Mumbai: The rupee ended weaker on Wednesday after dropping to its lowest level in over two years as investors reduced their exposure to risk ahead of the Federal Reserve’s policy meeting, where it is expected to unveil steps to revive a flagging US economy.
A wobbly euro and choppy domestic equities, which slipped 0.2% in choppy trade, added to the rupee’s woes, traders said.
The Fed is expected to announce at 11:45pm, plans to rebalance its portfolio in favour of longer-dated bonds and so push long-term interest rates -- already near historic lows -- even lower in a move known as Operation Twist.
“Given the worsening growth scenario around the world and the possibility of a sharp movement in the dollar after Fed’s decision, it is very logical to see people square of risky positions,” said Naveen Raghuvanshi, an associate vice president at Development Credit Bank.
Raghuvanshi added the rupee could move in wide band of 47.00-48.50 on Thursday depending up the Fed’s action plan and how the markets respond overnight.
The partially convertible rupee ended at 48.325/335 per dollar, 0.58% weaker than Tuesday’s close of 48.05/06 and after touching 48.34 intraday -- its weakest since 16 September, 2009.
Worries over trajectory of global growth have already risen a notch after the minutes of Bank of England’s September meeting showed that most policymakers believed stresses of the past month had strengthened the case for an “immediate” return to the policy of quantitative easing, traders said.
The rupee had opened stronger at 47.99 and risen to 47.8375 driven primarily on expectation of robust dollar inflows, traders said.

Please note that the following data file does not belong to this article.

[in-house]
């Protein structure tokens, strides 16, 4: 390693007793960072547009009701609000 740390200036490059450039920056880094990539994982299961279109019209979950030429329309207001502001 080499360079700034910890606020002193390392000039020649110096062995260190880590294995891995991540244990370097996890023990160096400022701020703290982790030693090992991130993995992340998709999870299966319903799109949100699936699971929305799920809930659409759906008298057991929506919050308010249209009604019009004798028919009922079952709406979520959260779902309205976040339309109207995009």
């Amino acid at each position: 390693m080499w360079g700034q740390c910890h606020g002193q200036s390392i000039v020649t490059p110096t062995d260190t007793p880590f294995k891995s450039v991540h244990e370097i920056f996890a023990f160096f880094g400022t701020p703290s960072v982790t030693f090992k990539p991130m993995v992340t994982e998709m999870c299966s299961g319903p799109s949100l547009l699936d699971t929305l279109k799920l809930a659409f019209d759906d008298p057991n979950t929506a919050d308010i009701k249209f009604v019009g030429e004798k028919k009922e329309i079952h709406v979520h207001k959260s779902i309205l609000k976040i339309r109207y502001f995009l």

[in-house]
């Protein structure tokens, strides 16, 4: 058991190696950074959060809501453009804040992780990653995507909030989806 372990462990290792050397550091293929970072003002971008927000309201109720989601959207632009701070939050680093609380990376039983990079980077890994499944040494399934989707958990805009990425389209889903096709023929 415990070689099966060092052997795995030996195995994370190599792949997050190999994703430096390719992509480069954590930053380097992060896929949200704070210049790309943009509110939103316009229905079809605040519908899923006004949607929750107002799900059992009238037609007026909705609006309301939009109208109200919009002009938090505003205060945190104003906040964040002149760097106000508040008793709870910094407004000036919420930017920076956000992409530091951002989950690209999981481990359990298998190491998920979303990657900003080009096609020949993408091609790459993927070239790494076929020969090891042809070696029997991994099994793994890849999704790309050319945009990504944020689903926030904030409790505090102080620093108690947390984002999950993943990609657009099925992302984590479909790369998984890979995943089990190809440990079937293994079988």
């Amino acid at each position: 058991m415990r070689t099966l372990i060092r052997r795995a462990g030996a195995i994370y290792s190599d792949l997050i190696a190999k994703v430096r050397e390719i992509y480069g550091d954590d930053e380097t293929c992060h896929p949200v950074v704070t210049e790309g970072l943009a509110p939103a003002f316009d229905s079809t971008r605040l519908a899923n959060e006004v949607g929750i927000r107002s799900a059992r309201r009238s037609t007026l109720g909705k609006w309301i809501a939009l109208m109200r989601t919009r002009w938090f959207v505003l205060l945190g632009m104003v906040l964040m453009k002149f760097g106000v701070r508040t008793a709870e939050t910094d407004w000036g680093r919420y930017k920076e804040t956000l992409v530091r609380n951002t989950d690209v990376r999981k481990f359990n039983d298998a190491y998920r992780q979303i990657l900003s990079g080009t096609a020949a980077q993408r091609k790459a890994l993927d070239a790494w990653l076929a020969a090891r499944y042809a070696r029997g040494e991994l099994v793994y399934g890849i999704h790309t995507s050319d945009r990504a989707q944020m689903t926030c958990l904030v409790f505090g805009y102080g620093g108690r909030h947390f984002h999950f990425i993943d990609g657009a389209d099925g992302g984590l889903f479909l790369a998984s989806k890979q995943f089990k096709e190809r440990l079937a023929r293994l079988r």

“Lot many short dollar positions which had been initiated on hope of inflows, but these were scaled back after the flows were not high as expected,” said a foreign exchange dealer at a private sector bank.
Foreign funds have bought $416 million rupees of local shares so far this year after having sold over $2.2 billion in the previous month.
So far this year, the rupee has weakened by more than 7% against the greenback and is the worst performer among major Asian peers.
Eyeing the increase in risks from exchange rate volatility and rise in imported inflation, the Reserve Bank of India needs to intervene more actively in the country’s forex market said Standard Chartered Bank in a research note on Wednesday.
The central bank, in its mid-quarter policy review last Friday, said that the rupee’s depreciation may have adverse implications for inflation.
The euro was at $1.3652 after touching a high of $1.3723 earlier. It had been $1.3682 at the end of the rupee trade on Tuesday.
The index of the dollar against six major currencies was 77.248 points from 77.105 previously.